In the Press
Thursday, October 21, 2021Why Did the Supreme Court Stop This Execution? — A Commentary by Linda Greenhouse ’78 MSL The New York Tiimes
Monday, October 18, 2021European Activists Want to Ban Fossil Fuel Ads. Why Can’t We Do That Here? Grist
Monday, October 18, 2021Could Property Law Help Achieve ‘Rights of Nature’ for Wild Animals? The Revelator
Monday, October 18, 2021Once Again, the Most Important Supreme Court Term Ever — A Commentary by Stephen L. Carter ’79 Bloomberg
Friday, October 27, 2017
Veteran with PTSD Sues Army, Receives Honorable Discharge
On October 23, 2017, Veteran Alicia Carson received an honorable discharge from the military eight months after filing a lawsuit challenging the Army’s handling of discharge upgrade applications for veterans with PTSD. Carson, a native of Southington, CT, and Steve Kennedy, of Fairfield, CT, had filed a proposed nationwide class action lawsuit back in April with representation from Yale Law School’s Veterans Legal Services Clinic.
Carson grew up in Southington, CT, and attended Naugatuck Valley Community College. Inspired by her grandparents, who volunteered to serve in the Army during World War II, Carson enlisted in the National Guard in 2008. She was deployed to Afghanistan in 2010. During her service, Carson quickly proved herself an excellent gunner and was sought out by a special forces unit. Over 300 days in Afghanistan, she carried out more than 100 missions as the only female gunner in an infantry battalion.
“This decision is welcome, but too many of my friends and fellow veterans continue to be denied this justice. I hope the Court will continue to hold the Army accountable,” said Carson. “It shouldn’t take five years, a small army of lawyers, and a class action lawsuit to get the Army to follow their own rules in order to help veterans with PTSD.”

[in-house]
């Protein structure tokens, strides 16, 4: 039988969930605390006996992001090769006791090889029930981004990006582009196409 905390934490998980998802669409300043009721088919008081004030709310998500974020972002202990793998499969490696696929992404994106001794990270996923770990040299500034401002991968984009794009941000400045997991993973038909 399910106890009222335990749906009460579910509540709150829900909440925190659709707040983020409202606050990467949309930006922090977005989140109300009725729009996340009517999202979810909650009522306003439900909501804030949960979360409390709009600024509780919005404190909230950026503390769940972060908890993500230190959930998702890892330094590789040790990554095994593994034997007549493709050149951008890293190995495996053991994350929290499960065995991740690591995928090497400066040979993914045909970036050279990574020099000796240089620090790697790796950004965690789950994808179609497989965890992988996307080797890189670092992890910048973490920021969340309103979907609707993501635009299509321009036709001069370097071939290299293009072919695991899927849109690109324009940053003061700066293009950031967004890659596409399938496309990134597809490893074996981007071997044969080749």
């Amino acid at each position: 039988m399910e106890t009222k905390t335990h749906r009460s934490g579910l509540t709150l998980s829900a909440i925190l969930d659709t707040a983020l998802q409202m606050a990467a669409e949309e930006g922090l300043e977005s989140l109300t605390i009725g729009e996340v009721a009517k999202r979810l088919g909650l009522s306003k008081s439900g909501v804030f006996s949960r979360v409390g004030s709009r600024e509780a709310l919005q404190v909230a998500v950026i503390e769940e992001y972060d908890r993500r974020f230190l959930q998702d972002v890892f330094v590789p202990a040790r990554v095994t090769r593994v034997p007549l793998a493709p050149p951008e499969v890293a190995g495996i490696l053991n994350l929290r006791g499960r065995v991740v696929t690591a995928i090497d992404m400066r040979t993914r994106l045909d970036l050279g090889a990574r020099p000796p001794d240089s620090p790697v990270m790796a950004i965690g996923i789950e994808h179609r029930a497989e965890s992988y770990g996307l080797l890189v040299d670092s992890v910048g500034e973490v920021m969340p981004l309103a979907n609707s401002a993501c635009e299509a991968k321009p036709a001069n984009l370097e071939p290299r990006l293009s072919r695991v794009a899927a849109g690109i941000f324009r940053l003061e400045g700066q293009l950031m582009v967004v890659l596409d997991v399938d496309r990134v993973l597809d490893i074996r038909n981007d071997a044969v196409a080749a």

Carson and Kennedy are two of the hundreds of thousands of Iraq- and Afghanistan-era veterans who have received less-than-honorable (“bad-paper”) discharges, according to the clinic. These discharges impose a lifetime of stigma, impair employment prospects, and preclude access to critical government benefits, including mental health treatment, disability benefits, and the GI Bill. Thousands of veterans have received these bad-paper discharges because of misconduct attributable to conditions like PTSD and traumatic brain injury, which are rarely diagnosed or treated during military service, according to the lawsuit.
Recognizing that many discharges may be unduly harsh, Congress established the Army Discharge Review Board (“ADRB”) to enable veterans to upgrade their discharges after leaving the Army. But ADRB, flouting this mission, continually ignores directives from the Secretary of Defense and arbitrarily and capriciously denies meritorious applications, students from the clinic said.
The Army’s recognition of Carson’s honorable service comes after she and Kennedy filed a federal lawsuit. Earlier this year, the federal court denied the Army’s request to dismiss the suit and remanded the applications of both veterans for Army reconsideration.
Kennedy is still awaiting the outcome of the Army’s review.
“Although I'm glad the Army has been compelled to reconsider our cases, thousands of other veterans are still dealing with the same problem that we are,” said Kennedy, a plaintiff in the lawsuit and the leader of the Connecticut Chapter of Iraq and Afghanistan Veterans of America.
“Now that the Army has admitted that Alicia's discharge characterization was unjust, how many others would be upgraded if they were afforded the same review? If they have to wait a few years for the next lawsuit to spark progress, how many will die in the meantime? This issue will not be settled until the Army systematically affords justice to all veterans whose service-connected mental health issues may have impacted their discharges.”
The Veterans Legal Services Clinic was founded in 2010 to train law students and to serve the legal needs of veterans. Under the supervision of clinical professors, clinic students engage in litigation before administrative agencies and courts on a range of matters.
“It is heartening to see justice done for Alicia,” said Helen White ’18, a law student intern in Yale Law School’s Veterans Legal Services Clinic. “But there are thousands of veterans, including Steve, whose honorable service the Army still refuses to recognize.”